At 9:35 on the morning of the 7th, the hearing was resumed without the presence of the Company or its counsel. The General Counsel stated for the record that he had telephoned the Company and its counsel and had left the above described messages. The message to the Company was left with vice-president Sutton. The hearing was once again recessed until 10:00 a. m., and telephone calls to the Company and its counsel were again made informing them that the hearing would proceed at that time. The Company and its counsel were told that if they intended to participate, the ALJ would accommodate them and would wait a reasonable amount of time for their arrival. Apparently as a result of these last phone calls, counsel for the Company appeared at 10:00 a. m. without witnesses or other Company representatives, and the hearing was resumed.

At the hearing, the ALJ partially granted the General Counsel's motion to strike the Company's Answer to the Board's Specification. The Company, in its answer, had contended (without providing substantiation) that the employees had greater interim income than computed by the Board, that the Board's choices of "representative" (comparative) employees were improper, that the backpay amounts should have been reduced by the amount of unemployment compensation paid to the employees, and that one or more of the employees had been offered reinstatement during the relevant period. The ALJ granted the motion to strike the objections regarding the representative employees for failure to comply with § 102.54(b), and properly granted the motion with regard to the unemployment compensation on the basis of NLRB v. Gullett Gin Co., 340 U.S. 361, 71 S. Ct. 337, 95 L. Ed. 337 (1951). Discriminatees Jackson and Burton testified and were cross-examined by Company counsel, although apparently without conspicuous success, as to their interim earnings.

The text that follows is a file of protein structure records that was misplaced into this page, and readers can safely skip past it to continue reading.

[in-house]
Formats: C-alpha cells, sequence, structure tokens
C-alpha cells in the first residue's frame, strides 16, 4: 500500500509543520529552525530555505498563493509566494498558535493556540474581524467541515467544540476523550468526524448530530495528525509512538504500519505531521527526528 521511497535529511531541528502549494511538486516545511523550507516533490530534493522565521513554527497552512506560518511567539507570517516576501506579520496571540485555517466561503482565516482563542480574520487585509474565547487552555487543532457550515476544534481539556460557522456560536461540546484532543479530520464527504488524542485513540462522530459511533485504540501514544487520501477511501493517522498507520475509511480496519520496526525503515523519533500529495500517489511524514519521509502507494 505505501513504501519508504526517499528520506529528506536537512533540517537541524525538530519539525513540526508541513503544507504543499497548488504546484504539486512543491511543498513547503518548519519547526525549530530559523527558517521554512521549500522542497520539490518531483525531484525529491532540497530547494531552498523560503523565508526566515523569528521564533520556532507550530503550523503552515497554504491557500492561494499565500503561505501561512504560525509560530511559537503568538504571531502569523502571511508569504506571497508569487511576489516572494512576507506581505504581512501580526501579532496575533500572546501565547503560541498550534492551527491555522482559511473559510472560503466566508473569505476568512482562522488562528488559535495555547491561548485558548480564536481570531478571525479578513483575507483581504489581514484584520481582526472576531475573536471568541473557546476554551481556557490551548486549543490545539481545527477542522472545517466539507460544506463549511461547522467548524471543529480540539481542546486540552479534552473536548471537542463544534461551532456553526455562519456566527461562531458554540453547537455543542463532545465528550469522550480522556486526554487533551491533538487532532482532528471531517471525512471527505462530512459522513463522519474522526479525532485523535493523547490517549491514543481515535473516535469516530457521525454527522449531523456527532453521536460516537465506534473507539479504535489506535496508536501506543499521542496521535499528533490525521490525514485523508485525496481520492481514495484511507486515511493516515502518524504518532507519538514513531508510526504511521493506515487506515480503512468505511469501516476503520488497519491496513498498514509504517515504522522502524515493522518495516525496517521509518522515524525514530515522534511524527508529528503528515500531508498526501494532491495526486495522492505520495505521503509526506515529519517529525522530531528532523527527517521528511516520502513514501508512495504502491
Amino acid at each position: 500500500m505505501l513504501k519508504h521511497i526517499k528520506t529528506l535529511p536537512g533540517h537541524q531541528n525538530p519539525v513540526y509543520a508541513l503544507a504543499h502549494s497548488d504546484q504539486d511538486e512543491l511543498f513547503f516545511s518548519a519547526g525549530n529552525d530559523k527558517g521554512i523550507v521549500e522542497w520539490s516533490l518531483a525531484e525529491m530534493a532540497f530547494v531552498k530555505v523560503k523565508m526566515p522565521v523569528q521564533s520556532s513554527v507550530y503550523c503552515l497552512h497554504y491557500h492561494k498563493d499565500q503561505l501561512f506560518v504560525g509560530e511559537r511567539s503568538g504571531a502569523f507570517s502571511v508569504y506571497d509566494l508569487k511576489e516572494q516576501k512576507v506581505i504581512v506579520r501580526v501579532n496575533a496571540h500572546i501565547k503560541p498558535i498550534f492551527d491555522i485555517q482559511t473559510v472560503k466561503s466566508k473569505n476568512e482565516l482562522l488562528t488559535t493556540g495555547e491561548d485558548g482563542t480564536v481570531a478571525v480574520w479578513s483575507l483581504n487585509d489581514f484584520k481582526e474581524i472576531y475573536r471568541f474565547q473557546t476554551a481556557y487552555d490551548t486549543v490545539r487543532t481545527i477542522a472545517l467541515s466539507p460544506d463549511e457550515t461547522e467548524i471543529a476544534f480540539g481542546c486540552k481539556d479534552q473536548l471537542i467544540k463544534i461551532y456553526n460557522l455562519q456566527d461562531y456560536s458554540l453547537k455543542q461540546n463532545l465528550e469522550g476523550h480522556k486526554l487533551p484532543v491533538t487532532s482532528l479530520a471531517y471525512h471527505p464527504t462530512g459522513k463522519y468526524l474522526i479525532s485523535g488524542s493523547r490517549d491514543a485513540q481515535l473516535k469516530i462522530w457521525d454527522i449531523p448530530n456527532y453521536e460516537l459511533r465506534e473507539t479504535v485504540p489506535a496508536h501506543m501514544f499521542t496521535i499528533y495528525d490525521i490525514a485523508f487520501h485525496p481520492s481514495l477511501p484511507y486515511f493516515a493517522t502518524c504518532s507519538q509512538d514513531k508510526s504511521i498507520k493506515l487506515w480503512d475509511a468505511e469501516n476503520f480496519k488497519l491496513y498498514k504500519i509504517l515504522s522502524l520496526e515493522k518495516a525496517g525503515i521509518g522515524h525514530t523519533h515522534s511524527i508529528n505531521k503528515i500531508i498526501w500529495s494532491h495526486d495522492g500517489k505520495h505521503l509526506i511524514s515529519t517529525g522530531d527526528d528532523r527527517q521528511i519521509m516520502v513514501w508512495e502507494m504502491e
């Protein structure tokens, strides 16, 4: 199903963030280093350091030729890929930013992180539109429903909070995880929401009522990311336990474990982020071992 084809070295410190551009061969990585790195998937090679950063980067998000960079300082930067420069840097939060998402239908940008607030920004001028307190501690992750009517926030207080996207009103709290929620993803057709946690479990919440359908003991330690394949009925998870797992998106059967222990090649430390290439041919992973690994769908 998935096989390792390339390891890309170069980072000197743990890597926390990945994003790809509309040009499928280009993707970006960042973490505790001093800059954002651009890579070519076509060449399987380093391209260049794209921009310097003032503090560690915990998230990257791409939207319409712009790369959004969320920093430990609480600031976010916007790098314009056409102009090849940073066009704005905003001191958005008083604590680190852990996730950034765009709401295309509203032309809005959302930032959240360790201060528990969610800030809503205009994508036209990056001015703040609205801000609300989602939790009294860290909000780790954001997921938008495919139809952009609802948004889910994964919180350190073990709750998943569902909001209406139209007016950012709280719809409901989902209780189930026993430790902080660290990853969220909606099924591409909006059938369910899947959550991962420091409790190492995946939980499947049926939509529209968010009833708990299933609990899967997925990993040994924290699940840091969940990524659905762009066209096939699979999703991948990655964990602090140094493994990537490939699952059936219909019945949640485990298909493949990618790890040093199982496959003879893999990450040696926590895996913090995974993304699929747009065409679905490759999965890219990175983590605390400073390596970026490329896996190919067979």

It was with regard to the alleged offers of reinstatement that we come to the basis of the Company's arguments before this court. The Company's counsel requested that the ALJ grant a continuance until he could obtain the presence of two crucial witnesses: Hull, the president of the Company, and Sutton. When asked by the ALJ why he didn't have his witnesses available at that time, the Company counsel replied that Hull was in "teamster negotiations" but that Sutton ". . . I don't know could probably very well be here today, I don't know . . . I have talked to him. . . ." The ALJ denied the Company's motion, stating:

This matter was noted for hearing yesterday and for consecutive days thereafter. Therefore, the absence from this hearing today is not because of any delay of mind yesterday, but a decision which has been made by Respondent.

Though the ALJ denied the continuance, he offered the Company's counsel the opportunity of telephoning Hull and seeing whether he could arrive at the hearing later that afternoon. The Company's counsel agreed to try, but stated he had unsuccessfully attempted to call Hull the night before, after receiving the telegram, and again that morning after receiving the General Counsel's phone call. After a short recess in the hearing, the Company counsel returned and stated he had been unable to reach Hull, but had talked to vice-president Sutton. Sutton had told the Company's counsel that he (Sutton) did not believe that the Company could get a fair hearing before this ALJ, and, therefore, would not be appearing. The Company's counsel then stated that no further evidence would be offered with regard to the alleged offers of reinstatement, and, in fact, the Company declined to participate further in the hearing. The hearing was therefore concluded with the Board's computation of backpay remaining intact.

In arguing before this court, the Company has basically preserved its arguments made to the ALJ and the Board: first, that the ALJ should have granted the motion for continuance; and second, that the ALJ should have disqualified himself for ...